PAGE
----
Krups Steam Toy: What was it supposed to make?

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jmatt

#1: Post by jmatt »

I don't even know if "Krups Steam Toy" is the official name, or merely a snide moniker.

However, while visiting my parents for Thanksgiving, we talked coffee, and my mom pulled out a Krups Steam Toy that I had ALLEGEDLY given her as a gift a decade ago. (Man - do I feel sheepish now).

Anyway, we got it to work - kind of. I tried to make espresso by tamping the grinds into the portafilter. The machine could barely get any coffee through the grounds. I pulled the carafe out from under the flow after I had about 4 ounces of fluid.

I eventually got the steam wand to work (it had been clogged). It actually put out so much steam I couldn't prevent it from super foaming all the milk in about 10 seconds no matter how deep I put the wand.

Here's my question: What in the world was this machine supposed to be able to make? Strong coffee? Did anyone ever use these, or like my parents, did they get used twice and then shoved into the back of a cabinet?

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Worldman

#2: Post by Worldman »

Yo, jmatt,

I had 3 Krupps steam toys over the first decade or so of my espresso making experience and they can produce an espresso-like substance.

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I use the back side of a Cimballi plastic tamper for tamping the grounds.

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The machine was "hot wired" several years ago (~20) so that it is always ON whenever the cord is plugged in. This allows me to wait until it is about to explode (well, OK, it will never explode since the boiler cap is a pressure release) BEFORE I switch it to brew...thereby providing more than enough pressure for a 2 oz. double.
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She also has ample pressure for frothing milk and I have NEVER experienced the "super foaming" you mention. She does, however, steam like a "banshee" producing a pretty good micro-foam.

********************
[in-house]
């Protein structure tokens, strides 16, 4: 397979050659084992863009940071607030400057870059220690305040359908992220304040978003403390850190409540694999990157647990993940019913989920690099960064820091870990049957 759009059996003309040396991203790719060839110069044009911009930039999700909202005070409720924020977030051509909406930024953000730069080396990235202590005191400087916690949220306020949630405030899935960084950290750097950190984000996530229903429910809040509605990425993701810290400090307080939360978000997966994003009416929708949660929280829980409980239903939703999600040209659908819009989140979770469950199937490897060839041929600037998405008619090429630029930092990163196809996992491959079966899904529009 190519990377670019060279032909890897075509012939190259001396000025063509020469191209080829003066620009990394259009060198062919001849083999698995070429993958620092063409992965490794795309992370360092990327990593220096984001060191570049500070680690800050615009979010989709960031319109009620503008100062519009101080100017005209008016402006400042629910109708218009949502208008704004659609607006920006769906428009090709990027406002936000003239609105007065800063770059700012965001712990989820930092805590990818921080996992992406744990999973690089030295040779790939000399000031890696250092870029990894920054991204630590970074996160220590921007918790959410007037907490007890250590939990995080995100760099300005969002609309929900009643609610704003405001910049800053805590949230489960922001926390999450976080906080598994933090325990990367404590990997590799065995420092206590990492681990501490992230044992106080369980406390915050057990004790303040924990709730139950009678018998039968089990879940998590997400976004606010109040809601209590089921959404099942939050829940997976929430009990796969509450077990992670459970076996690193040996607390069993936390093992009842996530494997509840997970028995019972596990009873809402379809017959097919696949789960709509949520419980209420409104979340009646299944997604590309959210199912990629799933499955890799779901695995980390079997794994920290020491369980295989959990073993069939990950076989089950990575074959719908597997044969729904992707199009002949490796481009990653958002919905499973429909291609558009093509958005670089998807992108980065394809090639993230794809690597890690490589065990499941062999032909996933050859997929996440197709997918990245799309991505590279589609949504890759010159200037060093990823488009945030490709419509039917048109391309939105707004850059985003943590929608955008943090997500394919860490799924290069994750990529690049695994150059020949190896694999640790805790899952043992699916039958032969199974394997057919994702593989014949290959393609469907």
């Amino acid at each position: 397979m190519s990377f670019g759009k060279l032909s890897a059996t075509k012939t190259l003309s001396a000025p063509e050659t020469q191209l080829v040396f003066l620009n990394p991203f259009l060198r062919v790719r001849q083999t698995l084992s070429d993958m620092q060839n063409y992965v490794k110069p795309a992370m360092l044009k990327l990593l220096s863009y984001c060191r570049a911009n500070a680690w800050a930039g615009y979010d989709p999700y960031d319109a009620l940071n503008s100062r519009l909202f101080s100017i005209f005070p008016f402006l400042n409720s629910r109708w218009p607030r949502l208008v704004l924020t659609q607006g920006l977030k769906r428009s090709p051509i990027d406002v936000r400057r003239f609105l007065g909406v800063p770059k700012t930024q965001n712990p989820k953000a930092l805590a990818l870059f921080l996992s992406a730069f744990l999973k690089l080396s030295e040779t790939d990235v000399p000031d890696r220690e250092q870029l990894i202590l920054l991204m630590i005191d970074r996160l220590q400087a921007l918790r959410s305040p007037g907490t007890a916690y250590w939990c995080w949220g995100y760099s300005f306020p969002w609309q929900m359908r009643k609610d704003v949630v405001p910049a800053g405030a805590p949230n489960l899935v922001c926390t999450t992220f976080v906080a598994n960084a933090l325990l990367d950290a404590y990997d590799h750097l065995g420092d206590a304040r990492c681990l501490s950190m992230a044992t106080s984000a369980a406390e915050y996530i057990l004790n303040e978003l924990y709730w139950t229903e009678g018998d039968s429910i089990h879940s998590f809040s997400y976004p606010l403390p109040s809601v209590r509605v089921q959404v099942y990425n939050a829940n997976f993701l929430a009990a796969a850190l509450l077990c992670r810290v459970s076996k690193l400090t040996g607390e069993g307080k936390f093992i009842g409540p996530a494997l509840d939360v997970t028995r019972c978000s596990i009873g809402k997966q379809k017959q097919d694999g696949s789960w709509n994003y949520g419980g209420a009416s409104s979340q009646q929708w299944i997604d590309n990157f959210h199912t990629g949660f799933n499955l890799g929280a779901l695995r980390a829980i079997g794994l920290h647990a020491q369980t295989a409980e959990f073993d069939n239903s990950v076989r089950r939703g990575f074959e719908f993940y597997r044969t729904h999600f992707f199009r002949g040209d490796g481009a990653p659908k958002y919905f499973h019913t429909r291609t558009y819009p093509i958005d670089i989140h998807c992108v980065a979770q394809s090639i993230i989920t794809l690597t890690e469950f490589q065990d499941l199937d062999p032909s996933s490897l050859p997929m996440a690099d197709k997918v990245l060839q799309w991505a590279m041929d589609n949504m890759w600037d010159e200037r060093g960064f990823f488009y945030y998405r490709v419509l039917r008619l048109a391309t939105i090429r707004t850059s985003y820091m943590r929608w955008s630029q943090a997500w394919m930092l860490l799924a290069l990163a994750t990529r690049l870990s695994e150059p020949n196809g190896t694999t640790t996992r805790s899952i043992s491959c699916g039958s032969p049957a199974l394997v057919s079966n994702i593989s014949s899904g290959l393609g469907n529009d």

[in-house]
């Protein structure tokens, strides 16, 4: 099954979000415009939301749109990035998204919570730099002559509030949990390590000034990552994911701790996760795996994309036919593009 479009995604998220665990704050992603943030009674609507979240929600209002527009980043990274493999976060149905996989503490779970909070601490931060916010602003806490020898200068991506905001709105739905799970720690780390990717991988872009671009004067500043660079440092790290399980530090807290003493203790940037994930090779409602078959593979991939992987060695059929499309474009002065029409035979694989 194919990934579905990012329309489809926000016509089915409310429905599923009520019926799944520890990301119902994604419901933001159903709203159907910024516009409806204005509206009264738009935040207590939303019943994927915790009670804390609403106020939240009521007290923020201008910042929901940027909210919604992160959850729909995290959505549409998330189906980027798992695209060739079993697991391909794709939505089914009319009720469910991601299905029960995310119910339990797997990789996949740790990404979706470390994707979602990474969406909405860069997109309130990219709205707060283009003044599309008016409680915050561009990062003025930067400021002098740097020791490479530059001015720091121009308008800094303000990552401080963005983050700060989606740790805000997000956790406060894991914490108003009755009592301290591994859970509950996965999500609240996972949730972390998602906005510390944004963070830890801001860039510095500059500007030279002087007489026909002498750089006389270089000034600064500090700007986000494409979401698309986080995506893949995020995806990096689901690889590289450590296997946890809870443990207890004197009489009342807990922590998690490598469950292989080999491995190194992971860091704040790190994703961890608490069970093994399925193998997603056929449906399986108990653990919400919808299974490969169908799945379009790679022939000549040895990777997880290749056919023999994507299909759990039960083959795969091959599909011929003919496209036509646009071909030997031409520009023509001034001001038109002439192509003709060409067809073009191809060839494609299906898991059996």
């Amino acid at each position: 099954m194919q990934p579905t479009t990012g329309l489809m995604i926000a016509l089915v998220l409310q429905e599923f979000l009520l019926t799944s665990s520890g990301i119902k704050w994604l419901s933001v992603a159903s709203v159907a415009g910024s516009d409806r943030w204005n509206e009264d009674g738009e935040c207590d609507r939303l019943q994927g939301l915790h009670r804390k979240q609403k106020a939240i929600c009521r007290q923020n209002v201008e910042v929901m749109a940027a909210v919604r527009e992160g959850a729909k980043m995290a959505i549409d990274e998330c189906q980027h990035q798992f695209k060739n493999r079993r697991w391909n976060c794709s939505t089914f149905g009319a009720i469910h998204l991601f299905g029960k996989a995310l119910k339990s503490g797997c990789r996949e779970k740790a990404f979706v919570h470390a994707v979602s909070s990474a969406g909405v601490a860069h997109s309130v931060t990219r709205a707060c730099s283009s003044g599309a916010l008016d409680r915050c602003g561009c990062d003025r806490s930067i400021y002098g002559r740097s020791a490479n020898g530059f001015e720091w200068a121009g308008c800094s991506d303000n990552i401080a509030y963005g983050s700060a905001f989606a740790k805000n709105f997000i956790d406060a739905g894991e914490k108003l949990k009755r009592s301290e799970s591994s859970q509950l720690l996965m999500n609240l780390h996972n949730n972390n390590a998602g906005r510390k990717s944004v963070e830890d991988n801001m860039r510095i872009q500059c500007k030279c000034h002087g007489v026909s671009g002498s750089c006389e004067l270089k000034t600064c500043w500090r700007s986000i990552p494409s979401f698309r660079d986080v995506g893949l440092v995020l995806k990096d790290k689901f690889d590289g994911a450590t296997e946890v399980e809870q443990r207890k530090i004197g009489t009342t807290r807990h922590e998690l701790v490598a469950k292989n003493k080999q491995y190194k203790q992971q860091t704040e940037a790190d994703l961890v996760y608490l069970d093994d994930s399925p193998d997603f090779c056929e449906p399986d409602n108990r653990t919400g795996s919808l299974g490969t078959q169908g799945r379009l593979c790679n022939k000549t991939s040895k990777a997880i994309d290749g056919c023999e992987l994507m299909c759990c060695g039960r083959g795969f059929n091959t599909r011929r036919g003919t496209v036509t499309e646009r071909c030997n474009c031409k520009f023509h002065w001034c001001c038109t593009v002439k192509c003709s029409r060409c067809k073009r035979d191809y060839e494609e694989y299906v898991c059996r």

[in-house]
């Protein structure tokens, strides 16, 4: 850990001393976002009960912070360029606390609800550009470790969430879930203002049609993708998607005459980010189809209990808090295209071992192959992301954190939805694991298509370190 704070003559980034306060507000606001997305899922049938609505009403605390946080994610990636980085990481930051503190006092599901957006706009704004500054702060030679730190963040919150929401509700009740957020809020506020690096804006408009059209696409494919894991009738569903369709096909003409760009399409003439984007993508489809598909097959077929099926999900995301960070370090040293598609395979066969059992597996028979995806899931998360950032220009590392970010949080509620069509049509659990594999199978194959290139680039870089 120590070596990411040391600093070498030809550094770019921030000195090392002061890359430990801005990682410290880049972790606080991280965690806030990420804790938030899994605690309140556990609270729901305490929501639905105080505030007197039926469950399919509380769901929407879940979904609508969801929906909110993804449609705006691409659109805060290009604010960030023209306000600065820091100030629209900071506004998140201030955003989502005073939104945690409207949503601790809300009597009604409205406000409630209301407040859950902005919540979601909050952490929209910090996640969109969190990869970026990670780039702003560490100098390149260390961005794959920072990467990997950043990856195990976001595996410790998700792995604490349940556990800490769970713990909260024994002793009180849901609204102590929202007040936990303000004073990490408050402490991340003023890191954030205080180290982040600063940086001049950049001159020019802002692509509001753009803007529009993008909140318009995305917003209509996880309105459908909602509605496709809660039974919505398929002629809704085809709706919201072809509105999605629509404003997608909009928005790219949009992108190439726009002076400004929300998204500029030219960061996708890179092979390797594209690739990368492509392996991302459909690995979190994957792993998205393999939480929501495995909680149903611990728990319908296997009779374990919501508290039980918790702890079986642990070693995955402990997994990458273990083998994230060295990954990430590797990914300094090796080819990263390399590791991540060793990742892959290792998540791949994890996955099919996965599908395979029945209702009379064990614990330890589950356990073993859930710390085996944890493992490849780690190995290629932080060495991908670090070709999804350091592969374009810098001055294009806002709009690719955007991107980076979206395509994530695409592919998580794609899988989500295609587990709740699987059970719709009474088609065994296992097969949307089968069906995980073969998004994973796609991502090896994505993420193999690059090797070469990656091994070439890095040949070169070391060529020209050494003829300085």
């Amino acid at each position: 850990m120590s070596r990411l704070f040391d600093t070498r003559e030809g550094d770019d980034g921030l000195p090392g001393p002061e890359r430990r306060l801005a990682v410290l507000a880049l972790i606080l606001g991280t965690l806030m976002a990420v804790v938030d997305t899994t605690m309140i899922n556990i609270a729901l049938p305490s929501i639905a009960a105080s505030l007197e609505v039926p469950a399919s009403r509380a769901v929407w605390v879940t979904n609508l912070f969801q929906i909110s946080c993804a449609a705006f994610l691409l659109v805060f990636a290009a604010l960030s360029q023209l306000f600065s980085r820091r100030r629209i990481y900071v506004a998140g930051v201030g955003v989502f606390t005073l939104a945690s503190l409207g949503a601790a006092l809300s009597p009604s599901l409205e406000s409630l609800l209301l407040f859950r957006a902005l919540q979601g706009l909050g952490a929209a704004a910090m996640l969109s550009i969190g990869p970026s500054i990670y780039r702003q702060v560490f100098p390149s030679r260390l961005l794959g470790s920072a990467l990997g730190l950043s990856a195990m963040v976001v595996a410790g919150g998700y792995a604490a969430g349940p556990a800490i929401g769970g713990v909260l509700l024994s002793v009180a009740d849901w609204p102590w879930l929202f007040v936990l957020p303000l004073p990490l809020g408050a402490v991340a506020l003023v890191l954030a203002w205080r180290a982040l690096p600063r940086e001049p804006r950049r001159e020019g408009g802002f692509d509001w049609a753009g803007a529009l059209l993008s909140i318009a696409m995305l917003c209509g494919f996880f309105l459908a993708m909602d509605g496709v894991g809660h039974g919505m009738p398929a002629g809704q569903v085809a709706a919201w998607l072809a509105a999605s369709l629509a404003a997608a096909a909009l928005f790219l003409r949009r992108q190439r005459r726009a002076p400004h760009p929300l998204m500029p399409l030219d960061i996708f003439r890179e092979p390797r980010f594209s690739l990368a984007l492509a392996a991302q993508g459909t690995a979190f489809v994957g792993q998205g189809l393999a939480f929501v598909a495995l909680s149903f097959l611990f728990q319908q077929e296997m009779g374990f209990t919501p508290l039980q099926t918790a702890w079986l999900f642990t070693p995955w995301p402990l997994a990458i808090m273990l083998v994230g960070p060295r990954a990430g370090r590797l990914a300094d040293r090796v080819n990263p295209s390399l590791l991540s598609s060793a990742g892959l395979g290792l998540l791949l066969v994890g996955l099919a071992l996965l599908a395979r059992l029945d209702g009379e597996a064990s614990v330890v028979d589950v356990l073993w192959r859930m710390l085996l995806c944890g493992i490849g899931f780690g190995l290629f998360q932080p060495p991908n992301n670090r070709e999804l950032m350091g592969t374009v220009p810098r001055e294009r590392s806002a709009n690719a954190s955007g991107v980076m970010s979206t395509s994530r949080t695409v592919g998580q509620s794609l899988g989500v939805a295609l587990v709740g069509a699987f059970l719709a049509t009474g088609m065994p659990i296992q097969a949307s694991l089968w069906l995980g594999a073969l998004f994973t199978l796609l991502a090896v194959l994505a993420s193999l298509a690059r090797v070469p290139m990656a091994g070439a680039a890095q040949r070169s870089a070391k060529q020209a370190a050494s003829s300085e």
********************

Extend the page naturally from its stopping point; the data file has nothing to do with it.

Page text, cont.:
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I think these steam toys fall somewhere between the (ubiguitous, in Italy) moka pot and a real espresso machine.

Oh, BTW, the steam toy is what we sometimes use for camping.
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For camping it is either the Krupps steam toy - OR - the Gaggia Espresso.
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Len

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HB
Admin

#3: Post by HB »

I owned one too and used it in blissful ignorance for years. It wasn't until last year that I finally said adieu after a final Bench roundup:

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Early days of HB's Bench included a Krups "steam toy" (true confessions)

The Krups steam toy doesn't produce an espresso because it's only capable of generating a couple bars of pressure. The water hitting the puck is boiling, producing a burnt, bitter flavor. At the time I drowned it in milk and thought it was pretty good. Your standards move up as you gain experience. The thread What does your typical espresso rate? describes the SCAA's espresso judging criteria. By that measure, the Krups' espresso would be lucky to garner a "1".
Dan Kehn

Mark08859

#4: Post by Mark08859 »

I wouldn't be surprised if the majority of us started our espresso journey with either a steamer or some type of stovetop model.

jmatt

#5: Post by jmatt »

Worldman wrote:. . . The machine was "hot wired" several years ago (~20) so that it is always ON whenever the cord is plugged in. This allows me to wait until it is about to explode (well, OK, it will never explode since the boiler cap is a pressure release) BEFORE I switch it to brew...thereby providing more than enough pressure for a 2 oz. double.